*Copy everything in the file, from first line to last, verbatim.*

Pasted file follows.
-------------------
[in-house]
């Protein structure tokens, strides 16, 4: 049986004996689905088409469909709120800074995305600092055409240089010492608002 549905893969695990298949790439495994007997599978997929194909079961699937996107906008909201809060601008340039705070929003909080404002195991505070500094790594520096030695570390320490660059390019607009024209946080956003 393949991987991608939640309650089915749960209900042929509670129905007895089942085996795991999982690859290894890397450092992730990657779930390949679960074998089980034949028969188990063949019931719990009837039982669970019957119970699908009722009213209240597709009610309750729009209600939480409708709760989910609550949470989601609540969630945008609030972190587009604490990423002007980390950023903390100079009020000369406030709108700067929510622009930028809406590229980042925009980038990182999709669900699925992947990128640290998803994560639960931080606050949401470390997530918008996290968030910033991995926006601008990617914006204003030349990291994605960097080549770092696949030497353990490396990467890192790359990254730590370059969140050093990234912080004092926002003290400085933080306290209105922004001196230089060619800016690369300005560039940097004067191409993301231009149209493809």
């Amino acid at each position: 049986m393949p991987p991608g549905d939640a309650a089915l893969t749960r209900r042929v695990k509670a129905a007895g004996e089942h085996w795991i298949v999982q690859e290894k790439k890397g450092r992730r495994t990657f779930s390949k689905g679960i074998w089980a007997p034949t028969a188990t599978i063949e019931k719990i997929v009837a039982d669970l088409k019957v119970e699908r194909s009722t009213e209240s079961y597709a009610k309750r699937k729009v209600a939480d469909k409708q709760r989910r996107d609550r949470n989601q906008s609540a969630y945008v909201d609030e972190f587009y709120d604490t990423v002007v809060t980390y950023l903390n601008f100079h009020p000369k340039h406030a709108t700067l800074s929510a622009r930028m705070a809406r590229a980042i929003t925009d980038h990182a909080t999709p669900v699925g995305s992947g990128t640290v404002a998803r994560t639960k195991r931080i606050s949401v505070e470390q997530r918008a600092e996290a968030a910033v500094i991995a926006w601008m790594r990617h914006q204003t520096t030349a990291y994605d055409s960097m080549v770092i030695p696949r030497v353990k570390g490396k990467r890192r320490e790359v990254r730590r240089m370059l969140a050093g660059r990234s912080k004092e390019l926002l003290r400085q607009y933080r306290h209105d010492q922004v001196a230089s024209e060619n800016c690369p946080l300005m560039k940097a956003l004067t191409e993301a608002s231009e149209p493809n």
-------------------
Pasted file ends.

[in-house]
């Protein structure tokens, strides 16, 4: 049986004996689905088409469909709120800074995305600092055409240089010492608002 549905893969695990298949790439495994007997599978997929194909079961699937996107906008909201809060601008340039705070929003909080404002195991505070500094790594520096030695570390320490660059390019607009024209946080956003 393949991987991608939640309650089915749960209900042929509670129905007895089942085996795991999982690859290894890397450092992730990657779930390949679960074998089980034949028969188990063949019931719990009837039982669970019957119970699908009722009213209240597709009610309750729009209600939480409708709760989910609550949470989601609540969630945008609030972190587009604490990423002007980390950023903390100079009020000369406030709108700067929510622009930028809406590229980042925009980038990182999709669900699925992947990128640290998803994560639960931080606050949401470390997530918008996290968030910033991995926006601008990617914006204003030349990291994605960097080549770092696949030497353990490396990467890192790359990254730590370059969140050093990234912080004092926002003290400085933080306290209105922004001196230089060619800016690369300005560039940097004067191409993301231009149209493809």
């Amino acid at each position: 049986m393949p991987p991608g549905d939640a309650a089915l893969t749960r209900r042929v695990k509670a129905a007895g004996e089942h085996w795991i298949v999982q690859e290894k790439k890397g450092r992730r495994t990657f779930s390949k689905g679960i074998w089980a007997p034949t028969a188990t599978i063949e019931k719990i997929v009837a039982d669970l088409k019957v119970e699908r194909s009722t009213e209240s079961y597709a009610k309750r699937k729009v209600a939480d469909k409708q709760r989910r996107d609550r949470n989601q906008s609540a969630y945008v909201d609030e972190f587009y709120d604490t990423v002007v809060t980390y950023l903390n601008f100079h009020p000369k340039h406030a709108t700067l800074s929510a622009r930028m705070a809406r590229a980042i929003t925009d980038h990182a909080t999709p669900v699925g995305s992947g990128t640290v404002a998803r994560t639960k195991r931080i606050s949401v505070e470390q997530r918008a600092e996290a968030a910033v500094i991995a926006w601008m790594r990617h914006q204003t520096t030349a990291y994605d055409s960097m080549v770092i030695p696949r030497v353990k570390g490396k990467r890192r320490e790359v990254r730590r240089m370059l969140a050093g660059r990234s912080k004092e390019l926002l003290r400085q607009y933080r306290h209105d010492q922004v001196a230089s024209e060619n800016c690369p946080l300005m560039k940097a956003l004067t191409e993301a608002s231009e149209p493809n």